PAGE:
It's pretty common knowledge that Red Light Company - comprising of an Englishman, Scotsman, Welshman, a Japanese-American and an English-Aussie - aren't your run of the mill indie band. So when front-man Mackenzie Crook lookalike Richard Frenneaux strolls onto the stage with a child-like grin, excitement bred around just what exactly he had up his sleeve for the night ahead. Frenneaux has the swagger of a Perry Farrell-like character, looking down the crowd, flailing arms with a knowing this band can go places.
Their quirky yet rather dark songs have been catching the attention of anybody and everybody in the music industry in recent months, yet bar successful single 'Scheme Eugene' they fail to set the world alight with their opening few songs; the term 'indie by numbers' springs to mind. Their art-rock edgy tunes have people's attention, but it doesn't last for long. That is, at least, before they seem to spring to life after a sequence of distinctly average numbers. Frenneaux announces the next song as 'Meccano', much to the delight of the die-hards at front of stage.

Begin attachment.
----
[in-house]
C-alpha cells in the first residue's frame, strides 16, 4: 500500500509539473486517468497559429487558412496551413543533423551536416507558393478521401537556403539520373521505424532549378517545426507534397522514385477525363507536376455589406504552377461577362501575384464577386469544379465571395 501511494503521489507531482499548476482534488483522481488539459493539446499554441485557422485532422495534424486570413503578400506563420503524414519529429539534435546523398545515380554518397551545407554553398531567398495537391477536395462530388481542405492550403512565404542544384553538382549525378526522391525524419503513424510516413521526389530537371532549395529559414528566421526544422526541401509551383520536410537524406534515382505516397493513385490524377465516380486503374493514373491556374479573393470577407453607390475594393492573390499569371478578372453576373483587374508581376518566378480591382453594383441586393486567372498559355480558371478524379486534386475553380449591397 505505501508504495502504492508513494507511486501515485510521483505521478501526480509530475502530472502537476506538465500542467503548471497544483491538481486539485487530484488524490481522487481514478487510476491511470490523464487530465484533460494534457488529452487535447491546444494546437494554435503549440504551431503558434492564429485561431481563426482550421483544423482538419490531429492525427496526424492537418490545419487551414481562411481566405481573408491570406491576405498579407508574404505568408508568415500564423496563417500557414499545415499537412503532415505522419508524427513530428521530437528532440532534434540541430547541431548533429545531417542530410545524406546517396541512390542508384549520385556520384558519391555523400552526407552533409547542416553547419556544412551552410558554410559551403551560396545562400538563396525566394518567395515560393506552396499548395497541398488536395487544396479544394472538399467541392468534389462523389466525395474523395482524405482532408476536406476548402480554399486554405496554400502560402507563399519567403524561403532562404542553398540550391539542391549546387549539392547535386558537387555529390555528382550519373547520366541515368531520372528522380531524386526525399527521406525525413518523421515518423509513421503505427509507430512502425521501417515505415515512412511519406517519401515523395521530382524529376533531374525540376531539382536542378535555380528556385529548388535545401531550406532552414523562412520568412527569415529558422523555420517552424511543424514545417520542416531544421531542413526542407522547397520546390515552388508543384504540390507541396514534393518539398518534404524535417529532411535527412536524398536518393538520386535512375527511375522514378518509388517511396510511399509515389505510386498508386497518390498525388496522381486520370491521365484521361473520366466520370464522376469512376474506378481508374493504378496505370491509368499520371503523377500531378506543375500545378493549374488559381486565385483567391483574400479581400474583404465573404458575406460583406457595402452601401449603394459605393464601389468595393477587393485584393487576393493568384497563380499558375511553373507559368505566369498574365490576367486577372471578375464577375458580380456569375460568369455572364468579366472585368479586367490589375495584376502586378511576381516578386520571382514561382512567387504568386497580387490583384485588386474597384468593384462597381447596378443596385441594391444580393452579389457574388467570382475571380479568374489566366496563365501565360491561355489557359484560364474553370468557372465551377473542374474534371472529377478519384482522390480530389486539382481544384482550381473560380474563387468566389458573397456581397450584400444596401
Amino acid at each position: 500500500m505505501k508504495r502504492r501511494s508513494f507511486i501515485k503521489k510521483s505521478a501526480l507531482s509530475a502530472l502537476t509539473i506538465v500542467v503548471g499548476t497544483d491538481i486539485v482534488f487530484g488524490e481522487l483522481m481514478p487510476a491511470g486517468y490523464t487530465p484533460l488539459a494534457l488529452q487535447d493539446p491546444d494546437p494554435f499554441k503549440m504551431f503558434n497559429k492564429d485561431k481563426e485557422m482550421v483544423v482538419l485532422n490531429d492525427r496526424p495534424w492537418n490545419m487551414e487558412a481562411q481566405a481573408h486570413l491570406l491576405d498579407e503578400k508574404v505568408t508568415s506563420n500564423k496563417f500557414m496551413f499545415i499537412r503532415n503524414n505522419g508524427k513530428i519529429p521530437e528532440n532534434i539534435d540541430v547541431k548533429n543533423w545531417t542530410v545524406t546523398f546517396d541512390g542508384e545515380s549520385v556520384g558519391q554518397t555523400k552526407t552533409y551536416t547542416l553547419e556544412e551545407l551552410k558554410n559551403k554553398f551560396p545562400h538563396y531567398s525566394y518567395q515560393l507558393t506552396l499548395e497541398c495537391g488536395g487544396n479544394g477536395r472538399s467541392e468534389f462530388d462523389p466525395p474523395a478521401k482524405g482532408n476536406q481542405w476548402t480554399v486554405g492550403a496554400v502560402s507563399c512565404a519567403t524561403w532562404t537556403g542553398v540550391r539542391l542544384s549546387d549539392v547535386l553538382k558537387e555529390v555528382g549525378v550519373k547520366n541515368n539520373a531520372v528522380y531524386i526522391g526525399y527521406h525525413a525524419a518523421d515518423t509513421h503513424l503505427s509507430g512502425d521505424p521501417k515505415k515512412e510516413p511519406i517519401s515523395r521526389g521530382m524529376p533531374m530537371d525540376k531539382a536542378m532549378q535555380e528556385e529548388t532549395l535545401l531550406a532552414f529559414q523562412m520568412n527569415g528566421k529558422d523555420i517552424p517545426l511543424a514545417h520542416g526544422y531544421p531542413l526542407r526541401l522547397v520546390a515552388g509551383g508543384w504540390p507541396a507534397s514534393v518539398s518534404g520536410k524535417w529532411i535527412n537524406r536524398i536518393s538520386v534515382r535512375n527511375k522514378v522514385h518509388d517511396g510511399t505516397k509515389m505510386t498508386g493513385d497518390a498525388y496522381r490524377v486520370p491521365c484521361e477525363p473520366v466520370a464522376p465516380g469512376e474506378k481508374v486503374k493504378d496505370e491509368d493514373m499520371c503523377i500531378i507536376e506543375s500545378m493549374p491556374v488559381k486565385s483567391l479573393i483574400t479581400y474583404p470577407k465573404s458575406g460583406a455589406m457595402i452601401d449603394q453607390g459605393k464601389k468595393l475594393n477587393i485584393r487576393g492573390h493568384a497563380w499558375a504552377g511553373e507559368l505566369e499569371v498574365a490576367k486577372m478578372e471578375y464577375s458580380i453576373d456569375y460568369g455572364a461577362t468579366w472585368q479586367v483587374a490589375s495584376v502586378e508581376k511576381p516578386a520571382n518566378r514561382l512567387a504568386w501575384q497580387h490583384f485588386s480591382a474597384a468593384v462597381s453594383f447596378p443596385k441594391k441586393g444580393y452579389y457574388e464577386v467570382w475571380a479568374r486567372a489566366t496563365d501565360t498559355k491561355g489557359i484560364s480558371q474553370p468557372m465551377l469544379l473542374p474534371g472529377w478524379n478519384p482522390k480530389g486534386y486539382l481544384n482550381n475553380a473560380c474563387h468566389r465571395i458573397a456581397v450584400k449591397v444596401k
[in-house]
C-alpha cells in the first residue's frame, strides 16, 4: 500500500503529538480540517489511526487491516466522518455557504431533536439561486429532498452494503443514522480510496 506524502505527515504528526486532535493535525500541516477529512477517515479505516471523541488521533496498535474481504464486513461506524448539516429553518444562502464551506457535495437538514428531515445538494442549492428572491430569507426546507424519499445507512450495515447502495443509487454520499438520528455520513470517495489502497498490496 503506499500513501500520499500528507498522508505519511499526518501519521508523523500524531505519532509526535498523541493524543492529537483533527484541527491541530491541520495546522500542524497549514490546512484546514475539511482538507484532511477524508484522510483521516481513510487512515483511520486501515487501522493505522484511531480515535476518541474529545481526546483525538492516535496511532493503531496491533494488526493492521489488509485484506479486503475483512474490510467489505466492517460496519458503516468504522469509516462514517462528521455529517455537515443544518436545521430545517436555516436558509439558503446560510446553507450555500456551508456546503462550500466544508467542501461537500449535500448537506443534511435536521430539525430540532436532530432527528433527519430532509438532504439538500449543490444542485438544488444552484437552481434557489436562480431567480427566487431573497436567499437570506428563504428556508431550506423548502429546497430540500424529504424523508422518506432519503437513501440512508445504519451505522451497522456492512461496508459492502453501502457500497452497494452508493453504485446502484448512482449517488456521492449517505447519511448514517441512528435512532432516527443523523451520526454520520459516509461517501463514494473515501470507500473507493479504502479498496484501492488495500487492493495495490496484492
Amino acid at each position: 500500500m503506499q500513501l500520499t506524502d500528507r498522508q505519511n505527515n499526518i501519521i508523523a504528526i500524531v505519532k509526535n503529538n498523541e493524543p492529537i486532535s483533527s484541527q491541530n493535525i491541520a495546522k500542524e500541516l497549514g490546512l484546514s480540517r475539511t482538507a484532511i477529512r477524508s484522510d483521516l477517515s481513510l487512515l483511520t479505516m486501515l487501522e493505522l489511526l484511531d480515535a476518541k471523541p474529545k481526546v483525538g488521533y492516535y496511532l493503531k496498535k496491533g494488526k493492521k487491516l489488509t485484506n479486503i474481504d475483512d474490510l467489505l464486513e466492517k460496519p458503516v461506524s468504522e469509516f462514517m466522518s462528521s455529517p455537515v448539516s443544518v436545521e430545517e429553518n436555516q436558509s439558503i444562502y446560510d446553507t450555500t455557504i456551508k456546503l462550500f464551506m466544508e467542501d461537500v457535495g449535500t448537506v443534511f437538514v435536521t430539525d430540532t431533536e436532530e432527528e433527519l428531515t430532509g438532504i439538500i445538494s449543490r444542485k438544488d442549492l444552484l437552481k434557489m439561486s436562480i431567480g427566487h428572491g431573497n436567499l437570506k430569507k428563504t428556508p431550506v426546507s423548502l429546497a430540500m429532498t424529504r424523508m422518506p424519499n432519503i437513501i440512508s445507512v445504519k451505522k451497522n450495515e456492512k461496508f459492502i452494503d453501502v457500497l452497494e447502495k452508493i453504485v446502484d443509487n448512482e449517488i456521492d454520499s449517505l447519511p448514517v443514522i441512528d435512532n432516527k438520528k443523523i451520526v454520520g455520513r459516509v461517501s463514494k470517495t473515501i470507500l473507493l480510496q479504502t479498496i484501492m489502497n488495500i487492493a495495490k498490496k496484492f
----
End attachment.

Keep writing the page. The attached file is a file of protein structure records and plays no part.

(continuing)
Everyone in the venue seemed to perk up and take note; it was as if the gig started here, and after the first line the venue was bouncing. The lyrics "Crying out loud, the weekend is over" gave the song a chanting rather anthemic feel, orchestrating a sense of involvement from the crowd. Within three-and-a-half minutes they looked like they had left the state of inanimation and were now at a rock 'n' roll show.
More was to follow with the hook-swamped latest single 'Arts And Crafts' - a million miles away from Meccano, it really showed the band's versatility that the first half of the set desperately lacked. Closing on the heavy and grunge-influenced 'When Everybody Is Everybody Else' Red Light Company have certainly impressed. Without being breathtaking or world-beaters, their confident and edgy sound makes for an intriguing but distinctly average show.